BNW: I have no problem with a challenging dungeon. If fact, I prefer it to an easy one. However, intentionally setting it up so that we would fail is bad GMing. I understand joking about killing characters, I do it all the time. He was not joking, and with what we ran into it was obvious.

Sovereign Court 4/5 Venture-Lieutenant, Netherlands—Leiden aka Ascalaphus

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It's only randomization if you want it to be. The scenario makes it clear the GM can pick, and the tables are organized in ascending difficulty. So "random" is not an excuse for it being too deadly.

For the record, the encounter Quentin references was in fact the most difficult one on that chart.

I think it's good that a 3-7 evergreen also has the ability to challenge experienced players. If it was scaled only towards beginners it would be a yawnfest by the third time you play it.

Scarab Sages 5/5

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I recall in a blog from back in either late August or early September, that John promised an experimental evergreen. We see now that the experiment was not just a 3-7, but a modular dungeon with more than 16 completely different adventures encapsulated within. In my mind, the big win, was it is like a tutorial for a GM on how to craft an adventure with a bunch of building blocks and guidelines.

The reason PFS doesn't allow for more GM discretion in making changes to scenarios to either make them easier or harder, is because of this exact reason.

If GMs can't prove to be responsible in crafting a fun adventure with this set of well designed and balanced Lincoln Logs, then I wouldn't expect to ever see something like this again.

I love this scenario. But it's GMS that take the Mike when given an inch that keep us from having nice things.

3/5

Tallow wrote:

I recall in a blog from back in either late August or early September, that John promised an experimental evergreen. We see now that the experiment was not just a 3-7, but a modular dungeon with more than 16 completely different adventures encapsulated within. In my mind, the big win, was it is like a tutorial for a GM on how to craft an adventure with a bunch of building blocks and guidelines.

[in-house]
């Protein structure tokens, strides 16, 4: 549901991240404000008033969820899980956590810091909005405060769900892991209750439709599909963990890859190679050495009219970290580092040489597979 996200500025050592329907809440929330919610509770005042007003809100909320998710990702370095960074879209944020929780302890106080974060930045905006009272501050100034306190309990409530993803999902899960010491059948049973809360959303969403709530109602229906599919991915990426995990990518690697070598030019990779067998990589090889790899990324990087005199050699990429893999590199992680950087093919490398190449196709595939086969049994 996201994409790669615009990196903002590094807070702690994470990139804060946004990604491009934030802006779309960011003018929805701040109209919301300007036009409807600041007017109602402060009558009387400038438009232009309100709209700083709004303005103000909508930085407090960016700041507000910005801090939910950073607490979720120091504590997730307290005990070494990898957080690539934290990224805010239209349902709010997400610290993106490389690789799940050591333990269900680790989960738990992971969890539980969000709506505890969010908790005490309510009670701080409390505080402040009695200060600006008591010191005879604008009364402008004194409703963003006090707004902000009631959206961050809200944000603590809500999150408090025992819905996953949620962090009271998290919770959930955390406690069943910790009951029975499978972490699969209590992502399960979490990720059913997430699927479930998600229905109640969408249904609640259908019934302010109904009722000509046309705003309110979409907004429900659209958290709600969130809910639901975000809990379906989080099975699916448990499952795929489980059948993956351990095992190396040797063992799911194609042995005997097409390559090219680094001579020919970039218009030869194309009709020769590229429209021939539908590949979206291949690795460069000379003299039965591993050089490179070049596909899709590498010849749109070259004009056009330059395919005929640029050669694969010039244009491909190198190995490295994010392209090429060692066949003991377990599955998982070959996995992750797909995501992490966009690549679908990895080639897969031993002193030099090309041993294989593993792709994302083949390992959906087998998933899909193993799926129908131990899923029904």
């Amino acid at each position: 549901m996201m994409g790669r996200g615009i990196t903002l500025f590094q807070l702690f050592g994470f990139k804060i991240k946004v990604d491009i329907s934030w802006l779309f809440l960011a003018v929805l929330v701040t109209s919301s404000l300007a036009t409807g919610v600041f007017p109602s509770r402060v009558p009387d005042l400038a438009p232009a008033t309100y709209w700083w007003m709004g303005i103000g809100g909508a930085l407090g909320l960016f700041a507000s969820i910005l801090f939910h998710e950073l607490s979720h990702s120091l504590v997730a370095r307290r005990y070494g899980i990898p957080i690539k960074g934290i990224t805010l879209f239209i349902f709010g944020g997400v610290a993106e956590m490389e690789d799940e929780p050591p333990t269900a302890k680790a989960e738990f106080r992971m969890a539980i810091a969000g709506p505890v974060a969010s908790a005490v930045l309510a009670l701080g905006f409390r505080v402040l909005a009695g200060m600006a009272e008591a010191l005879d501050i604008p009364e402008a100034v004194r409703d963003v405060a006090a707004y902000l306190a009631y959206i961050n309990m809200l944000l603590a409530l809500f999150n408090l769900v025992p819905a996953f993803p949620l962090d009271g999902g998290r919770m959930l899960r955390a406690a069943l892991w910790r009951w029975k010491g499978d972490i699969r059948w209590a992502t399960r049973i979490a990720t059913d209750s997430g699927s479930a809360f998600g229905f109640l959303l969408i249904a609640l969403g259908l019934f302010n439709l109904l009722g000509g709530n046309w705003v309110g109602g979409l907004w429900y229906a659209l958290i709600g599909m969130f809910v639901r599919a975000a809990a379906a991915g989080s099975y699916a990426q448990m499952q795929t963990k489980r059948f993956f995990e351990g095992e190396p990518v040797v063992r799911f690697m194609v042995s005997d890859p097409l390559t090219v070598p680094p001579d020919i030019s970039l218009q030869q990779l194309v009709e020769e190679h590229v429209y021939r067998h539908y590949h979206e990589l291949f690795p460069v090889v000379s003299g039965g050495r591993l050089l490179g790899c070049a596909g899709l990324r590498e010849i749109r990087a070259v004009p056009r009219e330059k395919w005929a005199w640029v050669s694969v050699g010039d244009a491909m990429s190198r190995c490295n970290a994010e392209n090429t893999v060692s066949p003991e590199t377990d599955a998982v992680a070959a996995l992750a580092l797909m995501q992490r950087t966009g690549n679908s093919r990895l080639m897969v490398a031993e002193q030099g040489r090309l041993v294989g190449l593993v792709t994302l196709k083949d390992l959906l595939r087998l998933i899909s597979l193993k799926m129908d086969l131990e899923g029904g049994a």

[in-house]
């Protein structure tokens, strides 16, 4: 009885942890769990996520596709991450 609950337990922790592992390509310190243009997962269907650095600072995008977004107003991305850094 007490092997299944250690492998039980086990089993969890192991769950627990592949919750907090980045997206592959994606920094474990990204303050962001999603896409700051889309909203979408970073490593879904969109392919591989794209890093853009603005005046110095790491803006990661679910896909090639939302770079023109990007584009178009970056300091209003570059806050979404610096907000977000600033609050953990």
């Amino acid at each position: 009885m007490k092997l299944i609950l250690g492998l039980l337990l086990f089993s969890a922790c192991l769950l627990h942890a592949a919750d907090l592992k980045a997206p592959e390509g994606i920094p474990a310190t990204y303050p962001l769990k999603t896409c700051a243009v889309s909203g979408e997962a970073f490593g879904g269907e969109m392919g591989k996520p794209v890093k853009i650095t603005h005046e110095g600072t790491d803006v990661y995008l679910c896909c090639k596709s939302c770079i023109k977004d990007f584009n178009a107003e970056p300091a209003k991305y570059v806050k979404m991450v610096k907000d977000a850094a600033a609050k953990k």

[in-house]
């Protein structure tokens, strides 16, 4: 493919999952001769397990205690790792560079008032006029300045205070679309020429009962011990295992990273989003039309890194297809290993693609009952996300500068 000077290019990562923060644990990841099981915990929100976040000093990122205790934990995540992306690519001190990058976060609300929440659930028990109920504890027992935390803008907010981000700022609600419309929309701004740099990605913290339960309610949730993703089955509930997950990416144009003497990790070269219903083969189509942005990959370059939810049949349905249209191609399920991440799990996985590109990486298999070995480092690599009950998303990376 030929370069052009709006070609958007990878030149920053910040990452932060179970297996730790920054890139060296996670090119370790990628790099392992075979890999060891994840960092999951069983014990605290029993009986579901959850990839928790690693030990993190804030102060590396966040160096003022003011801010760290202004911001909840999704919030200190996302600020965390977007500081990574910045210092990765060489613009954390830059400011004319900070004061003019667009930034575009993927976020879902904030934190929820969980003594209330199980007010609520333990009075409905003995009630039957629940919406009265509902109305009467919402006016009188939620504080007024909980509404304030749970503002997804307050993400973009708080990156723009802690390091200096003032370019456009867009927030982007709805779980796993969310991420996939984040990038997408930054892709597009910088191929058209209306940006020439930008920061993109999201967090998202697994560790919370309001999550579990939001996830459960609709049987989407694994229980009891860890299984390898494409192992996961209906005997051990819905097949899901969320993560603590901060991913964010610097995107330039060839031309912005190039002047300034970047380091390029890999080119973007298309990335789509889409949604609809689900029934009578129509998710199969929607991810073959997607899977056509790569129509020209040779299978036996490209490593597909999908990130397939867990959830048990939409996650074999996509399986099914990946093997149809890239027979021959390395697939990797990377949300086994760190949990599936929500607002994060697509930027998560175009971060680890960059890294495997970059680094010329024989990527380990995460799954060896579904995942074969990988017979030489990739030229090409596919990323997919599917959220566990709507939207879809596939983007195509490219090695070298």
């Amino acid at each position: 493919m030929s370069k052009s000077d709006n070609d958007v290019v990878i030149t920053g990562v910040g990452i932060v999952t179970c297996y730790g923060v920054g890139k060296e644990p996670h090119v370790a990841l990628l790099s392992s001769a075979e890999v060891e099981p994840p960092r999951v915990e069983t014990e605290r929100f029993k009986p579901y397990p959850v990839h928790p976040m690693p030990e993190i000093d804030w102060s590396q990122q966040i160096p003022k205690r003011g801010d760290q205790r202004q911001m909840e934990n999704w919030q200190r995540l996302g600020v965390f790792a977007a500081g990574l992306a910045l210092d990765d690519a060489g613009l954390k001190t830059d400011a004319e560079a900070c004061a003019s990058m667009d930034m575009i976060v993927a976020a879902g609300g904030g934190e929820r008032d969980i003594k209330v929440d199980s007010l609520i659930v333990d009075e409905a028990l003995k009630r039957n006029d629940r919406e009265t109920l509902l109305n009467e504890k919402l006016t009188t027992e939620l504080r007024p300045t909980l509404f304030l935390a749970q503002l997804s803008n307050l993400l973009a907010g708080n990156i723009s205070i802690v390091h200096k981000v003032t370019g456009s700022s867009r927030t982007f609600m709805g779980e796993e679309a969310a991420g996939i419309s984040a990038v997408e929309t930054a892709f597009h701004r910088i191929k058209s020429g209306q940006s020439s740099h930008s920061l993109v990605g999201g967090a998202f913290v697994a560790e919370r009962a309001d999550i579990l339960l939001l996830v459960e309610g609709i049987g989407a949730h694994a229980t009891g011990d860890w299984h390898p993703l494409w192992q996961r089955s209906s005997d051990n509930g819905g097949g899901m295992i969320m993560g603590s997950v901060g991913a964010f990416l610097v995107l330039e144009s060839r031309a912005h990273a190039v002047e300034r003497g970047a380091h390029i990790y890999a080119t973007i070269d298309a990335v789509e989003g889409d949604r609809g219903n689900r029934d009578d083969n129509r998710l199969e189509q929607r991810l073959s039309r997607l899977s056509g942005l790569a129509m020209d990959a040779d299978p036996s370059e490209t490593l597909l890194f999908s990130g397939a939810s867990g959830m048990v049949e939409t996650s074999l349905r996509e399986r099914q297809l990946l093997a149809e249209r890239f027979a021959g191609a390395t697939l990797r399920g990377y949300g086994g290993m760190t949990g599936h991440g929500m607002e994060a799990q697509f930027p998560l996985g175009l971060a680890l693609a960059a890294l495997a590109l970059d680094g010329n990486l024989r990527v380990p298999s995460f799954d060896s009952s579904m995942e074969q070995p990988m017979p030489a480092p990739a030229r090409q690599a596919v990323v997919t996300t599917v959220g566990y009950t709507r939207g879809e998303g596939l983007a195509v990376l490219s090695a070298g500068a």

The reason PFS doesn't allow for more GM discretion in making changes to scenarios to either make them easier or harder, is because of this exact reason.

If GMs can't prove to be responsible in crafting a fun adventure with this set of well designed and balanced Lincoln Logs, then I wouldn't expect to ever see something like this again.

I love this scenario. But it's GMS that take the Mike when given an inch that keep us from having nice things.

Couldn't have said it better.

John, please don't take away scenarios that help train PFS GMs to build their own dungeons (for home games). 1 training scenario per season is great!

Shadow Lodge

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BigNorseWolf wrote:
Serisan wrote:

Relevant viewing

... I think my gnome just found a new deity.

As long as you only venerate them, I'm sure it'll be fine.

Sovereign Court

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Amon Cull wrote:
So, What would be the proper response when in the course of playing this scenario the GM tells you he intentionally customized all the selection with the intent of killing of the characters he thought two players where going to bring. As in two characters built around say, combat maneuvers or unarmed fighting, and picking the challenges that they would be useless or worse. Am I alone in thinking this is not only poor GMing, but against the whole spirit of PFS?

I won't quibble with the opinions expressed upthread, other than to point out there's a world of difference between a GM seeking to invalidate character design choices solely for his own reasons and a GM doing so after those players asked him to build the deadliest grind he could in order to give them the rare opportunity in PFS to challenge their PC with abilities far beyond the "common lowest denominator" assumption to which PFS is normally written. Besides, playing alongside a uber-pc that can solo a conventional scenario is, imo, very unfun. I'd personally have a good deal of fun if such a spotlight hog was struggling to be relevant for once while my pc got to be the one getting important things done rather than just spending 4 hours of being a sidekick.